dreaming of the imaginary sieve

not infrequently, i have received queries these last few months about why i have been niggardly uploading pictures of events where i was conspicuously present, obviously carrying a camera, and shooting with wild abandon. my response has been a trite lament at the way the digital era has altered our lives and affected our sense of nostalgia, and a veiled insult at other people's lack of consideration. for me, it makes little sense to contribute to the visual pollution that dominates social networking sites like facebook because it diminishes the quality of a beautiful scene, erodes the value of visual memory. but just as important, i think it is an affront to everyone else to overload their eyes with a series of pictures that are normally not worth viewing.

market forces have driven down the cost of gadgets that capture light and shadows. as a result, in any given activity, more than one person is likely to bring a device that records images. and in all likelihood, these persons are linked to each other through some online community which allows the creation of virtual albums locked away in a remote server, accessible to a limited number of individuals, if not the public, so that others may leech off an experience, transport themselves vicariously to another place, or sulk over the fact that they were unable to go.

having neither restraint nor self-censorship, gigabytes of images are poured in buckets, drowning those who are curious to travel back in time with a flood of useless pegs and visual cues. who wants to be reminded of the time when the focus was off, the horizon was askew, the lighting was poor, and the persons posing in the photo were not ready? there is a reason why the delete button exists: some pictures are not worth the space they occupy. without taking the time to preview a set of photos, all data stored in a memory card is uploaded with impunity. i know of very few friends who are not guilty of this lack of sound judgment.

the resulting visual clutter is often unbearable, even to people who are present (tagged) in the photos, or were intimately involved in the experience. i think everyone will agree with me that looking at 10 pictures of the same scene is just about as exciting as watching a plate turn inside the microwave. even a minute can be excruciatingly long. the problem is that few people are familiar with the concept of showcasing: that is, displaying your best work. certainly, not everyone who takes pictures hopes to achieve any semblance of art. most consumer photographers are really just interested in recording a scene, to aid the failure of human memory. but then again, the deluge is at best irritating, and diminishes the individual value of a photo. we spend less time admiring any given image, and are more interested in getting to the next one. it's like browsing through an album without as much as spending a moment to recall the circumstances surrounding the shot. these days, we normally do not even remember that a shot was taken.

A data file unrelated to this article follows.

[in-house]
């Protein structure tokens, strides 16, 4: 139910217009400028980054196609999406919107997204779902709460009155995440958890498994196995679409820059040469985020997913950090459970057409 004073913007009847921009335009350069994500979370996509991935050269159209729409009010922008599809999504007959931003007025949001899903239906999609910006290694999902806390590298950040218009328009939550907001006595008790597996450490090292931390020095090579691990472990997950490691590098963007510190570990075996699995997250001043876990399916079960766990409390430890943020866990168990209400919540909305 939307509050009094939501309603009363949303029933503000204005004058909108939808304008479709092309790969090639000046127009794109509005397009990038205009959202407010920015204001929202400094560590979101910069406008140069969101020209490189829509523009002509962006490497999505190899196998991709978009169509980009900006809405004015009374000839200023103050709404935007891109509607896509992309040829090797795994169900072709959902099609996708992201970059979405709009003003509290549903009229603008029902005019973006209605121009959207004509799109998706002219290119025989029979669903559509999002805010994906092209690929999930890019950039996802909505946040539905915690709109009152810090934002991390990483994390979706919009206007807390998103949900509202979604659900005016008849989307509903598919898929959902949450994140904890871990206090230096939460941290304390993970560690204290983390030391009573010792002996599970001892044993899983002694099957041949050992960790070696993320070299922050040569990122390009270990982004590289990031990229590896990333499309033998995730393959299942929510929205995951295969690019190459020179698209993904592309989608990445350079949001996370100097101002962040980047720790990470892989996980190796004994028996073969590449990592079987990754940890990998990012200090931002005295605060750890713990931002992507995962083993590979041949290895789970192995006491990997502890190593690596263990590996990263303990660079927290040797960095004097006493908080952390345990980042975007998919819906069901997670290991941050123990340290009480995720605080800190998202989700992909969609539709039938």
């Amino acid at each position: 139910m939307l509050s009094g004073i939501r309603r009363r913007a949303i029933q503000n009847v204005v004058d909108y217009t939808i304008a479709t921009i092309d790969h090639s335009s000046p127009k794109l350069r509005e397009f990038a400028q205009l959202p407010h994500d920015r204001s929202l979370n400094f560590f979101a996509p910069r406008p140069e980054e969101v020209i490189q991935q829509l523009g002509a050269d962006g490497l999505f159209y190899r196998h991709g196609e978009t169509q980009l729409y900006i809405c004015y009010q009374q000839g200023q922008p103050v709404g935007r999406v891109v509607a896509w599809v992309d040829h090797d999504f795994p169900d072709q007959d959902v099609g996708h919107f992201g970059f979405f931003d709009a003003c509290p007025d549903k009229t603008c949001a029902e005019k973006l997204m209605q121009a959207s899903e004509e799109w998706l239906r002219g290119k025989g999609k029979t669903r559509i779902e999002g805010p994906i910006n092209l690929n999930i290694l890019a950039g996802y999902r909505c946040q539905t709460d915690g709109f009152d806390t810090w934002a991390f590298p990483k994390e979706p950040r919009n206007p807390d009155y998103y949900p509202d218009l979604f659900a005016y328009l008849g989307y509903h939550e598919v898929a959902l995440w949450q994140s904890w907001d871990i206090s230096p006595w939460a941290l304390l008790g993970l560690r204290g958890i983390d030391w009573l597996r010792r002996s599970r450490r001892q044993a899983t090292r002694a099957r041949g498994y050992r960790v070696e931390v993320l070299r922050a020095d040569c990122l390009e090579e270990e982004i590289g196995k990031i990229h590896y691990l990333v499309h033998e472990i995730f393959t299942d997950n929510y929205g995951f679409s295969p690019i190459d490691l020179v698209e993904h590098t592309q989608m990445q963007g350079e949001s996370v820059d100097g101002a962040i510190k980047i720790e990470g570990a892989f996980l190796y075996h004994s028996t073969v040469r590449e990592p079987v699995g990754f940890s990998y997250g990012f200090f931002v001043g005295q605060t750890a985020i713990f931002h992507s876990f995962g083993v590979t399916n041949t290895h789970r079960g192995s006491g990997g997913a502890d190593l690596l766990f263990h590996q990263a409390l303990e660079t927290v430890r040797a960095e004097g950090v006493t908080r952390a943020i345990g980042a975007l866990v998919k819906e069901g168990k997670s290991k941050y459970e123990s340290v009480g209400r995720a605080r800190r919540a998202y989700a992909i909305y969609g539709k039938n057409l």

i must confess that my habits at taking pictures and selecting which ones should be showcased are still influenced by the austere time when i still shot using film: each press of the shutter is precious, there being only 36 frames to a roll. tactile images are carefully selected after a review of the contact prints. the process is tedious, but the result is far more rewarding. like i have said before, i feel that i have produced more memorable photographs after about a hundred rolls of film, than with the billions of bytes that have been recorded with my digital camera. the option that digital allows us -- to take more pictures at a fraction of the cost -- merely gives us the luxury of selection. it does not afford us the choice to assault the visual world with useless images.

so this is an appeal to friends and the rest of the sane world: let us return the value of remembrance and be kind to those we hope would view our pictures. filter your photos by asking yourself whether a photograph is worth looking at again and again. not just by you, but also by others. learn the art of showcasing. when you decide to share albums online, take out those that repeat, or those that do not do any service to man and womankind. you will be doing yourself a favor.
filtering picture posts will save server space, time and electricity. also if pictures are not meant to be viewed in hi-reso, i think it would be economical to resize. what's the use of uploading a 2mb photo when viewers can only enjoy the 600x400 size of the pic as the server is resizing the originals you uploaded for hours?

my 2 cents. :)
correct. some photos are not meant to be viewed in their original resolution. the loss of data and information are normally inconsequential. if you're uploading images that are breathtakingly beautiful, you'd probably be better off with flickr than with facebook.

thanks for dropping by. :D